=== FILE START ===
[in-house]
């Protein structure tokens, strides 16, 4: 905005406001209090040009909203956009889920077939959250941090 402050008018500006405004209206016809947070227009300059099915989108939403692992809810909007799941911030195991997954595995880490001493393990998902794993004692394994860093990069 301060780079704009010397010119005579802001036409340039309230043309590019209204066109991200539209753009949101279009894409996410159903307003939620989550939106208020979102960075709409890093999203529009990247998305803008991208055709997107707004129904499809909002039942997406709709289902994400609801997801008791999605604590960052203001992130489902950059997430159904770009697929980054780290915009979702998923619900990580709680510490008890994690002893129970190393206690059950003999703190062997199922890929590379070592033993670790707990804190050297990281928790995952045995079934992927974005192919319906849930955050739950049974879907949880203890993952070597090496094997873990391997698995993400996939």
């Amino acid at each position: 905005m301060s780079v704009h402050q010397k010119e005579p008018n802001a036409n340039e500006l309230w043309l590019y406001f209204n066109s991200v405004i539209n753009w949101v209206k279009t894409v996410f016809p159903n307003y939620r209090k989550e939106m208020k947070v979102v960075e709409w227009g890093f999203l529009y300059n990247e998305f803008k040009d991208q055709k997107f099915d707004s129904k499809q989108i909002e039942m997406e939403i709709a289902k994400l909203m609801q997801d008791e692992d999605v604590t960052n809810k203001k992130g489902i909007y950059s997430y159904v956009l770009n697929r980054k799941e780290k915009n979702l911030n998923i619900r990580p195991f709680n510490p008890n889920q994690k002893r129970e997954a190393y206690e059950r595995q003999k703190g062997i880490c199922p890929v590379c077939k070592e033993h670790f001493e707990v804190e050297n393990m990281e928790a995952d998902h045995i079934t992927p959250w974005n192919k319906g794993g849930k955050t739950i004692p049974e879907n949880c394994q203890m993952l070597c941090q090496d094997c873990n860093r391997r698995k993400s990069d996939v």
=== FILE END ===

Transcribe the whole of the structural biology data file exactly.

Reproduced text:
[in-house]
């Protein structure tokens, strides 16, 4: 905005406001209090040009909203956009889920077939959250941090 402050008018500006405004209206016809947070227009300059099915989108939403692992809810909007799941911030195991997954595995880490001493393990998902794993004692394994860093990069 301060780079704009010397010119005579802001036409340039309230043309590019209204066109991200539209753009949101279009894409996410159903307003939620989550939106208020979102960075709409890093999203529009990247998305803008991208055709997107707004129904499809909002039942997406709709289902994400609801997801008791999605604590960052203001992130489902950059997430159904770009697929980054780290915009979702998923619900990580709680510490008890994690002893129970190393206690059950003999703190062997199922890929590379070592033993670790707990804190050297990281928790995952045995079934992927974005192919319906849930955050739950049974879907949880203890993952070597090496094997873990391997698995993400996939």
């Amino acid at each position: 905005m301060s780079v704009h402050q010397k010119e005579p008018n802001a036409n340039e500006l309230w043309l590019y406001f209204n066109s991200v405004i539209n753009w949101v209206k279009t894409v996410f016809p159903n307003y939620r209090k989550e939106m208020k947070v979102v960075e709409w227009g890093f999203l529009y300059n990247e998305f803008k040009d991208q055709k997107f099915d707004s129904k499809q989108i909002e039942m997406e939403i709709a289902k994400l909203m609801q997801d008791e692992d999605v604590t960052n809810k203001k992130g489902i909007y950059s997430y159904v956009l770009n697929r980054k799941e780290k915009n979702l911030n998923i619900r990580p195991f709680n510490p008890n889920q994690k002893r129970e997954a190393y206690e059950r595995q003999k703190g062997i880490c199922p890929v590379c077939k070592e033993h670790f001493e707990v804190e050297n393990m990281e928790a995952d998902h045995i079934t992927p959250w974005n192919k319906g794993g849930k955050t739950i004692p049974e879907n949880c394994q203890m993952l070597c941090q090496d094997c873990n860093r391997r698995k993400s990069d996939v």